RICHMOND HILL, Georgia (LifeSiteNews) — A Georgia school district has reached a settlement with a substitute teacher it fired for taking issue with an LGBT children’s book, agreeing to reinstate Lindsey Barr and pay her $181,000 in legal fees and damages.
The Christian Post reported that last year Barr reached out to McAllister Elementary School principal Heather Tucker to express concern about the inclusion of the book “All Are Welcome,” which features illustrated depictions of same-sex couples, in a school library read-aloud program. Barr’s children were students at that school and she expressed her concerns as a parent. As a result, she was fired.
The religious liberty nonprofit Alliance Defending Freedom agreed to take her case, suing Tucker, Bryan County Schools Human Resources director Debi McNeal, and assistant superintendent of teaching and learning Trey Robertson in the U.S. District Court for the Southern District of Georgia for violating Barr’s freedoms of speech and religion and discriminating against her religious viewpoint.
“Defendants’ firing of Lindsey Barr was neither neutral nor generally applicable but was hostile and targeted directly at the content of her religious beliefs,” the suit argued. “Under Defendants’ policies and practices, Lindsey Barr is not allowed to serve as a substitute teacher because of her views on marriage, family, and the appropriateness of a public elementary school reading her young children a picture book with drawings of same-sex couples embracing, pregnant, and parenting.”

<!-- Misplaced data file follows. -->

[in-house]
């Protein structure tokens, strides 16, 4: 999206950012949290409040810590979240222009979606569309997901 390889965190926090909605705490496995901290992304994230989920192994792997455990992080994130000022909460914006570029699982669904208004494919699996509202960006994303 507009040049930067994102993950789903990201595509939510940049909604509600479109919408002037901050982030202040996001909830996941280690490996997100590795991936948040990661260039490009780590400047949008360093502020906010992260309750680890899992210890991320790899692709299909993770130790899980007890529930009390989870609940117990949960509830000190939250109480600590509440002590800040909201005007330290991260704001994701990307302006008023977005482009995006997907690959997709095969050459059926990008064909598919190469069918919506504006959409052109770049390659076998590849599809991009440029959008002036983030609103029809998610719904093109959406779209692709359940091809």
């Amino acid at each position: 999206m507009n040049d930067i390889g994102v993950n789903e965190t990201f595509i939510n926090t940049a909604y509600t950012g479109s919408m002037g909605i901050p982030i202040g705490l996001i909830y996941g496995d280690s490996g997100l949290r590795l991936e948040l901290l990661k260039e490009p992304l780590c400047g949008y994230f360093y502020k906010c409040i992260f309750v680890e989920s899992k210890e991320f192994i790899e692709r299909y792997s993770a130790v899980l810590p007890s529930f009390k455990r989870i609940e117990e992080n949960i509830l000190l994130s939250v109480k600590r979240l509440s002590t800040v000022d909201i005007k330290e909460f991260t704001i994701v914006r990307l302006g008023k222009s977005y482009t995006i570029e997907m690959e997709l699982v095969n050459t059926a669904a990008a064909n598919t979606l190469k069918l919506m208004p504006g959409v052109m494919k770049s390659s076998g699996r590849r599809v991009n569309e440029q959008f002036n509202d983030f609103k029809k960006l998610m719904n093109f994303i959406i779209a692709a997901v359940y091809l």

On Monday, ADF announced the settlement, under which the school has offered Barr her job back, agreed to pay for damages, and publicly apologized.
“Upon returning, we encourage you as a parent to raise concerns about material being taught to your children,” Bryan County Schools superintendent Paul Brooksher wrote in a letter to Barr. “Raising such concerns does not preclude employment in our district. For the future, we are focused on the value you add for children across the district as a substitute teacher. We sincerely regret that your separation from the school district caused any distress.”
“Terminating a teacher for engaging in First Amendment protected expression creates an atmosphere of fear and sends a message to the teacher and others in the community that, if they criticize the school’s approach to cultural or political issues or express viewpoints contrary to the school’s preferred viewpoints, they will face consequences,” ADF senior counsel Tyson Langhofer said. “That’s unlawful and why we had to file suit in Lindsey’s situation. The settlement the school district agreed to is a victory for Lindsey, the families of Bryan County Schools, and every parent’s fundamental right to speak out concerning their children.”
The group added that the case highlights the importance of the Parents’ Bill of Rights that Georgia adopted last year, which affirms the “fundamental right of parents to direct the upbringing and education of their minor children,” including the “right to review all instructional material intended for use in the classroom of his or her minor child,” and establishes “procedures for a parent to object to instructional material intended for use in his or her minor child’s classroom or recommended by his or her minor child’s teacher.”
Two months ago, another school district in Georgia had to pay more than $107,000 to a group of concerned parents who clashed with their school board over pornographic material in its middle school library.